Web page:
Most companies with software development needs end up spending too much money on software development. Instead of making an app on a budget as originally intended, they end up spending tens of thousands of dollars on services and technologies that they probably don’t even need.
There are many possible root causes of overpaying, such as hiring the wrong people or simply being the victim of an industry with skewed supply and demand. But despite these ever-present variables, you have significant control over how your software development projects progress — meaning you can follow these strategies to avoid paying too much.
Start with a plan
Everything starts with a plan. If you’re planning to build an app or a new platform, you need to have more than just a rough idea of what that platform will look like. Too many entrepreneurs enter the world of software development with just a vague, abstract concept in mind. They think they can figure out all the details later, in the middle of development.
But this poses two major problems. First, it means they can’t collect accurate bids or price estimates because they still don’t know exactly what they want. Second, it means they are much more likely to facilitate scope creep later on, which can significantly increase the final price of the project.
The solution is to plan as much detail as possible for your platform, delving into technical requirements so that you can talk to your developers about exactly what you want.
Hire the right team
Hiring the right software developer makes a big difference. There are many roads you can take here. Whichever path you choose, keep the following features in mind:
- Maneuverability. Agile development methodologies are leaner, more efficient and more flexible than competing methodologies. Prioritize a software developer who specializes in agile development and make sure the team is dynamic enough to change things instantly when needed.
- Skills. You also need to ensure that the people on this team are sufficiently skilled and experienced. Do they have knowledge and familiarity with the programming language you want to use and the type of software you want to build?
- References/proof of work. Don’t get scammed. Make sure to verify your software developer’s credentials; do they have samples of their password to show off their expertise?
- Communication. In my experience, most problems and delays in software development are due to miscommunication. If you find a software developer with excellent communication habits and you follow the best communication practices, the number of miscommunications you experience will plummet.
- Prices. Finally, consider pricing. Get project estimates from multiple different developers to ensure the provider you choose is reasonably priced. Don’t default to the cheapest option as you often get what you pay for, shop around and get rid of the agencies and freelancers that deliberately overcharge.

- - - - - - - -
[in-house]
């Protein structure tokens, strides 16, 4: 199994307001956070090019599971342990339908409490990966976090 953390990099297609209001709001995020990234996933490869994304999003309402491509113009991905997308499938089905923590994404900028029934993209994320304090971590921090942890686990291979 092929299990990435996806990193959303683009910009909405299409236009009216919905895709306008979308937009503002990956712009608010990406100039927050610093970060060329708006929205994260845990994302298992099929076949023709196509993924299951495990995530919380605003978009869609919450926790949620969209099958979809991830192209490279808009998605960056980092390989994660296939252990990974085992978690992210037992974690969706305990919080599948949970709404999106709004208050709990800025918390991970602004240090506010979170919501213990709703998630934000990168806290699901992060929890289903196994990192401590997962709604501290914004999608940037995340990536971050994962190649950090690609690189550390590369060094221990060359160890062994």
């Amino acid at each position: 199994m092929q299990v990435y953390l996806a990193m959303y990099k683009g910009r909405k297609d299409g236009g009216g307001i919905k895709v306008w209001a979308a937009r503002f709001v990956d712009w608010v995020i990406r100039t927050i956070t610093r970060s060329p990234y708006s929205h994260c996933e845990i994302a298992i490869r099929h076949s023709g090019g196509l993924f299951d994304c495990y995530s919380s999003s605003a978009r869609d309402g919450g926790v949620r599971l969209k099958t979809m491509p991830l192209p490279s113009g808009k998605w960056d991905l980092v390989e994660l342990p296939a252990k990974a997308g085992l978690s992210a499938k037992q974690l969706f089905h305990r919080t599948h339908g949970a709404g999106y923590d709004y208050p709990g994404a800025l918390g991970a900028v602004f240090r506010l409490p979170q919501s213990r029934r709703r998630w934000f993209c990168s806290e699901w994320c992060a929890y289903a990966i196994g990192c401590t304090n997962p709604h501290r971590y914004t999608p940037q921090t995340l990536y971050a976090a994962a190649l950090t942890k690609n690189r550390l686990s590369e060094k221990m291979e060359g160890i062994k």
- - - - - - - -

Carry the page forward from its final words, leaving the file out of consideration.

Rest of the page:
Consider negotiating before accepting an agreement. Sometimes a polite request is enough to get a lower price. Even in the worst case scenario, you may be able to reduce the cost of the project by making a few sacrifices and compromises.
Limit creep range
I’ve seen the profitability of many software development projects directly jeopardized because of scope creep. Scope creep is essentially when the scope of the project gradually increases over the course of the project. This often happens to entrepreneurs, because they keep coming up with new ideas and heading in new directions.
There’s nothing wrong with being flexible and adaptable, but if you keep adding new requirements and changing your mind about the original direction, your developers will have to work countless extra hours to fulfill those requests. And if they charge by the hour, that means a much higher bill for you at the end of the package.
Establish practices to avoid miscommunication
The cost of the project and the time it takes to complete will both be negatively impacted by miscommunication. If you explain something imprecisely, or if your developer misinterprets your request, you could end up spending dozens of billable hours needlessly making mistakes and then fixing them.
That’s why it’s important to establish practices to avoid miscommunication, such as these:
- Be proactive. Preventing mistakes is much more efficient than trying to correct them after they unfold. Always be proactive with your communication and try to recognize potential problems before they develop.
- Stay organized. Your developer won’t be able to build your software effectively if you give them shotgun blasts of distorted information; keep things organized and streamlined so it’s easy to understand.
- Stay consistent. Don’t be slack; it’s important to stay consistent about what you want and how you want it. That doesn’t mean you can’t change your mind, but it does mean that you should strive for decisiveness.
- Touch the base regularly. Trust, but verify. Check with your developer to make sure all your instructions are clear, evaluate the work currently being done, and proactively acknowledge potential issues.
Software development is not cheap. And understandably so. But there is no reason to pay more for software development than necessary, especially when so many causes of overspending in this area are due to avoidable problems.
Pay close attention to your project, from start to finish, and stay on top of these potentially problematic areas.